I see a lot of talk about Kelvin Benjamin. There's a lot of excitement,
and I would expect there to be. Had we dropped a pick on an OT, even a
reach, there would probably be similar talk there too, but WRs really
tend to capture the imagination. The fanbase, outside of quarterbacks,
has had a fixation on WRs over that time, from undrafteds to 7th
rounders ("Walter Young is going to be the next Muhsin
Muhammad...wait...no, better! He's the next T.O.!"), and certainly the
mess of 2nd rounders, then the 2010 nonsense, followed by the sheer
volume of 4th and 5ths that followed until Dave Gettleman finally put an
end to that (and the purge of such guys has finally almost come to a
close, give or take Kealoha Pilares).
Benjamin's the first player at that position picked that high by
Carolina in nearly a generation; the only other 1st round WR was the 27
pick of '97, the ill-fated Rae Carruth that was to eventually supplant
the just-signed Ernie Mills of Pittsburgh, who was even more awful in
the short term (not making it to '98). Of course, while Carruth's
off-field life was crumbling, he was also struggling to survive in the
George Seifert WCO as Muhammad, Patrick Jeffers, Wesley Walls were all
having career years (and Donald Hayes was even having bigtime success in
short space). Carruth's deep speed would've been useful, though clearly
none of the players I just listed had much deep speed and they did just
Nonetheless, Benjamin. I'm reading a lot about Benjamin - much of it
fan spec, but plenty of it still media, too. I read a lot of
expectation on what he'll do, specifically around TDs. Granted that's
where he has to shine. The expectation about yards, receptions wavers a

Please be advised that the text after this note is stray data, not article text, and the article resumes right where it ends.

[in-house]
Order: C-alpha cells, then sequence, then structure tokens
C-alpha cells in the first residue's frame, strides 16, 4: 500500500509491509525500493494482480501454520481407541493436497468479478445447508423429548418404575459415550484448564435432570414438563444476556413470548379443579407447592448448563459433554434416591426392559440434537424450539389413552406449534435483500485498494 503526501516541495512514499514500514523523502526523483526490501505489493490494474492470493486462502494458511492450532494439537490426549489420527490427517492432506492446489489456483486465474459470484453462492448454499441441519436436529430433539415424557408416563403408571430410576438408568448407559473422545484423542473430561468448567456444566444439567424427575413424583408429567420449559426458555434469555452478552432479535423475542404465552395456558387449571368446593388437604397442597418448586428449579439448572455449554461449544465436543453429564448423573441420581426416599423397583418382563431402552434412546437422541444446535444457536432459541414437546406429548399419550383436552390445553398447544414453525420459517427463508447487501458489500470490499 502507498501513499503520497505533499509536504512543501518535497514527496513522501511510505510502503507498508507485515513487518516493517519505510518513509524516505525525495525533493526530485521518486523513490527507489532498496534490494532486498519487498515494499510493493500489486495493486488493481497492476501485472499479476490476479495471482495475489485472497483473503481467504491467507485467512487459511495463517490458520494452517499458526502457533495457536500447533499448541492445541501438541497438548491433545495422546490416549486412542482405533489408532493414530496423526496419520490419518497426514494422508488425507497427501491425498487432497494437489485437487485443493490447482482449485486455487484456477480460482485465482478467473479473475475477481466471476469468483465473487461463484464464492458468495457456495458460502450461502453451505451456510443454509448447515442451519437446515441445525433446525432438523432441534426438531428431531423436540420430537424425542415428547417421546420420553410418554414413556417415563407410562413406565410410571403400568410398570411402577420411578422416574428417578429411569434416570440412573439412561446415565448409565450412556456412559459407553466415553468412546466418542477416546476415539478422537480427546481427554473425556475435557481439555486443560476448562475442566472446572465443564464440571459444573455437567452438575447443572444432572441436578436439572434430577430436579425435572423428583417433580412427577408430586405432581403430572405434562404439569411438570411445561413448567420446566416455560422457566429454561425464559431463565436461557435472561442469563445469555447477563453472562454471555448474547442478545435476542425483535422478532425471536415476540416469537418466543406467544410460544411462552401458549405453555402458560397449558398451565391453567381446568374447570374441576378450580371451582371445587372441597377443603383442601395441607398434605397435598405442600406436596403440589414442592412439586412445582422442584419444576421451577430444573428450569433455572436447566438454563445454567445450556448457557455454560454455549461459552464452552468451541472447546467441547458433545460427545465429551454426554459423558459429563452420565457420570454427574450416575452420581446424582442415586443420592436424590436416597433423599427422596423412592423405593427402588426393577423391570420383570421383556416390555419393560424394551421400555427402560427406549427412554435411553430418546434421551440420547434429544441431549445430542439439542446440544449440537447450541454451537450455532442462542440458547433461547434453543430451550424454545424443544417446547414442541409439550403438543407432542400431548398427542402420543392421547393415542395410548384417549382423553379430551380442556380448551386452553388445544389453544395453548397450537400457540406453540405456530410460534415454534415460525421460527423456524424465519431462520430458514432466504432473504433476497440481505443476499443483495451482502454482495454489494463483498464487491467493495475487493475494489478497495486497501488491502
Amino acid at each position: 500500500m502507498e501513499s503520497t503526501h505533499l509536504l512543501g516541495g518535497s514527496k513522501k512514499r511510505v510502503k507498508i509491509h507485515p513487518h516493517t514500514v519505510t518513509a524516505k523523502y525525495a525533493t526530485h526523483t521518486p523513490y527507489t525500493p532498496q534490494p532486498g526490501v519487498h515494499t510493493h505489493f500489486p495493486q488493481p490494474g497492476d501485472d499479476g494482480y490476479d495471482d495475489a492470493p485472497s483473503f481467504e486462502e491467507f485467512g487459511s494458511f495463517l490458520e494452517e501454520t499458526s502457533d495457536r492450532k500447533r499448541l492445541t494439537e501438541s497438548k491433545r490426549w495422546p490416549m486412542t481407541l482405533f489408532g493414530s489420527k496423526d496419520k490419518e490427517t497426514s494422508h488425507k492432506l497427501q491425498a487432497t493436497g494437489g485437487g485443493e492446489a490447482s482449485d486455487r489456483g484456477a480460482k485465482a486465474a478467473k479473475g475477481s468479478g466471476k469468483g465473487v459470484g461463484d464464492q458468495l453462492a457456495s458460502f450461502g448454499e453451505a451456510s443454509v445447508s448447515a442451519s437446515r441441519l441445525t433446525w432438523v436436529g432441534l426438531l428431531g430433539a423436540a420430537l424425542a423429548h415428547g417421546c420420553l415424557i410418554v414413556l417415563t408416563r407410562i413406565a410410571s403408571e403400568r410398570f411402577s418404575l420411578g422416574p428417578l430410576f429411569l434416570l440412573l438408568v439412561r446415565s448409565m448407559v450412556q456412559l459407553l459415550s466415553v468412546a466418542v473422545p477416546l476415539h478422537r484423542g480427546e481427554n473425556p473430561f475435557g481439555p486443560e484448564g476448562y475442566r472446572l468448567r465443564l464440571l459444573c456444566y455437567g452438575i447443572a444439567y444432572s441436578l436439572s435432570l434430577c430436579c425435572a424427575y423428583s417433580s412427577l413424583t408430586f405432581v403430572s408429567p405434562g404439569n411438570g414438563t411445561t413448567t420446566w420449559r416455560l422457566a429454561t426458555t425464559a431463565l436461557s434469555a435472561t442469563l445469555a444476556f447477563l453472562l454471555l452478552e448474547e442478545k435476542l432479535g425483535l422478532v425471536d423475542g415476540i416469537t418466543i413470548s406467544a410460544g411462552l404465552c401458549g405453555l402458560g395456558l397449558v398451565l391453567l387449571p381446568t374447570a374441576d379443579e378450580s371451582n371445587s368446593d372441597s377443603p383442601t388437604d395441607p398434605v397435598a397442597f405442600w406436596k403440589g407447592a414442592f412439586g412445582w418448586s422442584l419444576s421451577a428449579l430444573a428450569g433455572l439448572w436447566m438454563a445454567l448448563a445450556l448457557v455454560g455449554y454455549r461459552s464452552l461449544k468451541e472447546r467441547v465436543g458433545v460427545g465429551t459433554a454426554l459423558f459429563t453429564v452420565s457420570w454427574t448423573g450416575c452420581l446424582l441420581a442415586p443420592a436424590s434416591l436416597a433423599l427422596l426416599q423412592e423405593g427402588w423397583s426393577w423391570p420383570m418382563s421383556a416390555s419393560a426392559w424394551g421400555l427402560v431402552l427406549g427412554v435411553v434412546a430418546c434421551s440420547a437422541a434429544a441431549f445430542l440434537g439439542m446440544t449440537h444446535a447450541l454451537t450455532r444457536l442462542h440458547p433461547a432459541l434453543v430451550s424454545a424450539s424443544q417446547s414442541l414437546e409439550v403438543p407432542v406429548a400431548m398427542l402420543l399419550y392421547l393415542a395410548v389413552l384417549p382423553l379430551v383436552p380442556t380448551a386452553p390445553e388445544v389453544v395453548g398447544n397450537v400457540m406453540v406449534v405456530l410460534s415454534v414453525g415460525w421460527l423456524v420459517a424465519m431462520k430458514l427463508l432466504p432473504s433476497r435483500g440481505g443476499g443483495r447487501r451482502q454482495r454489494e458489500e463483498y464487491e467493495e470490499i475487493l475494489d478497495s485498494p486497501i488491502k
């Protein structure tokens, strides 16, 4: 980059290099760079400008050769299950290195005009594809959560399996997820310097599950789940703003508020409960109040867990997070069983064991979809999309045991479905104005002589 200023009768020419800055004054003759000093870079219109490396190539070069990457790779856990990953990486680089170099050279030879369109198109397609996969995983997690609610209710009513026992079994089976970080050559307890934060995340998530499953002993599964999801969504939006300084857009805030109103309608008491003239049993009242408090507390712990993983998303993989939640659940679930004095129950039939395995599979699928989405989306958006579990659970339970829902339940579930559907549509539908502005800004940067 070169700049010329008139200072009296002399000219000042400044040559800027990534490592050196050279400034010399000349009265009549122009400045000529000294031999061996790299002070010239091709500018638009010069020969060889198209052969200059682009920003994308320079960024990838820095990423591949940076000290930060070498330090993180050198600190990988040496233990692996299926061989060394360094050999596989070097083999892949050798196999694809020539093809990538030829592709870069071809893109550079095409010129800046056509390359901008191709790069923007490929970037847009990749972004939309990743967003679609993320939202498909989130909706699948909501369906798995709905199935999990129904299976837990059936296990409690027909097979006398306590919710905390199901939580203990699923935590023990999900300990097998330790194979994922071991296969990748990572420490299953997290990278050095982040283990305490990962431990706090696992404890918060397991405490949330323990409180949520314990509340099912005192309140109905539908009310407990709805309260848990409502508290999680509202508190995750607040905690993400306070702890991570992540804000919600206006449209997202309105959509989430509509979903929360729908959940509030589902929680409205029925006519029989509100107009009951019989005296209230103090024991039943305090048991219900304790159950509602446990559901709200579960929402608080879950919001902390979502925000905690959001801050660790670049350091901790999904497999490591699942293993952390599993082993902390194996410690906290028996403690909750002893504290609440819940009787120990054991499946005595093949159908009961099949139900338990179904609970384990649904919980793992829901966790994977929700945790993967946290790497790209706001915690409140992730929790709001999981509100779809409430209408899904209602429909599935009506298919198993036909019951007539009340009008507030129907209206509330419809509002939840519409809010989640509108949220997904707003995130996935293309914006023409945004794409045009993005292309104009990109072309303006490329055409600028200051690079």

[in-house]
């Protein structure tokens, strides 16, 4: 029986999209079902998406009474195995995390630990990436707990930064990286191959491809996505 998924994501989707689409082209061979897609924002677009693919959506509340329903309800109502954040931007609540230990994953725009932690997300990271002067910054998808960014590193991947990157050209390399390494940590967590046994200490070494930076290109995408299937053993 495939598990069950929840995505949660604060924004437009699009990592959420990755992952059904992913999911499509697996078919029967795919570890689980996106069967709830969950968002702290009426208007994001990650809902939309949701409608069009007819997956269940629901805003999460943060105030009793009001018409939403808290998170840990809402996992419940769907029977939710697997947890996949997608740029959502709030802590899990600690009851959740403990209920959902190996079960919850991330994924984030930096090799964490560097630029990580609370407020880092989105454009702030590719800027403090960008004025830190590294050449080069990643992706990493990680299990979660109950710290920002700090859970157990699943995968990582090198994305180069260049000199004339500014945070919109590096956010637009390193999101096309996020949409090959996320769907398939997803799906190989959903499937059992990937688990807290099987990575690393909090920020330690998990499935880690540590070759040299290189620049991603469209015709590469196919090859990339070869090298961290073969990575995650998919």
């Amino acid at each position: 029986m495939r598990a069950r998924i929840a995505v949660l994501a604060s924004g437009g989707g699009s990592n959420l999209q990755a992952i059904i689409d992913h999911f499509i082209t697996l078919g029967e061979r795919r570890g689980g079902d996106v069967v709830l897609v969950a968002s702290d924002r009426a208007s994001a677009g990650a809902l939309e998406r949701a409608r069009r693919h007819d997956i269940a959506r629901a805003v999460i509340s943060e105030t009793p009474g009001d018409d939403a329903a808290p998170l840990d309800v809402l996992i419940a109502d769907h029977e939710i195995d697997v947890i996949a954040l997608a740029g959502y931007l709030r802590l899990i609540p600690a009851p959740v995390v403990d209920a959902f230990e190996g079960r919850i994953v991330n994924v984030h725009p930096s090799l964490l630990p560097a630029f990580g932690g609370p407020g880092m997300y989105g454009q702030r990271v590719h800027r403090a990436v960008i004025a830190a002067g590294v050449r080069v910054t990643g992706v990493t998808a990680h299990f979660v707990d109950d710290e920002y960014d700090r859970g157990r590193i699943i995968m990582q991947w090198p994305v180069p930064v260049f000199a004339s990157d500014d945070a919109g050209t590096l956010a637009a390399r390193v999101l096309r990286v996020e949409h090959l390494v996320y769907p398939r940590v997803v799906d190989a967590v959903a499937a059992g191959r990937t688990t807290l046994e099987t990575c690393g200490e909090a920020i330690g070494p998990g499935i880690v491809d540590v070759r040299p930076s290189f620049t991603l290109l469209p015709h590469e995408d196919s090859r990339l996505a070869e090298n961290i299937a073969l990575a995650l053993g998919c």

lot, but everyone expects TDs. Even those that expect low reps from
him, expect he'll be a goal option.
I don't see why that won't be true, but the production expectations
remain a little overblown. Benjamin could start - and have 1000 snaps.
But I don't know if that will really happen. The top three WR are
efficient guys. They do the little things well, and Benjamin still
doesn't. He's still learning how to be a pro. His routes have to get
better, absolutely, but he has to learn to read a defense, has to gain
an understanding of how his routes work with others', and so on.
Jerricho Cotchery, Jason Avant, and Tiquan Underwood do most of that
already (well, Underwood is a limited sample size). And the shorter
routes, which could eventually be Benjamin's bread and butter, just
aren't polished enough right now compared to the vets.
Tavon Austin came on late, and struggled a bit with quarterbacking
thanks to the Carolina game, but he had 40 rec/4 TD. Cordarelle
Patterson definitely beat my expectations with 45/4. The leading rookie
WR was Keenan Allen, with 71 rec/8 TD. Coming off a somewhat
catastrophic injury, Allen carried the Chargers at times. I still wish
Carolina had picked him up, though without a 3rd pick, they would've had
to reach for him and forego Kawann Short (still, at this point, wouldn't
people gripe a significant amount less about losing guys like Brandon
LaFell and Ted Ginn, plus Steve Smith, if Allen were here?). Allen was
the only rookie to eclipse the numbers Steve Smith put up, and yet that
seems to be the standard people expect of Benjamin.
I hate to parallel, but a best-case might be Keary Colbert's first year.
2004 saw him unexpectedly starting, and he was most often the 3rd
option on the field with a more open offense, a struggling run game at
times, and Muhsin Muhammad having his other great year. That saw him
receive 47 with 5 scores. I'd be happy with that. A lot of people are
expecting 10 TD - and you never know. I never saw Deangelo Williams
taking 20 scores in 2008, definitely greater than his share despite 1500
yards (with Jonathan Stewart being an obvious goal RB), Even Stephen
Davis getting 12 fall-forward TDs on bad knees, you never know. But
even with Benjamin being a massive goal option (and the reads breaking
down easier on the goal), I don't know that he's going to be a TD
machine there, yet.
It's time to be patient with Benjamin. Unrealistic expectations,
followed by an obvious failure to meet those expectations, is what
creates the type of narratives that I get tired of reading - reasons and
excuses why a player didn't meet those unrealistic expectations.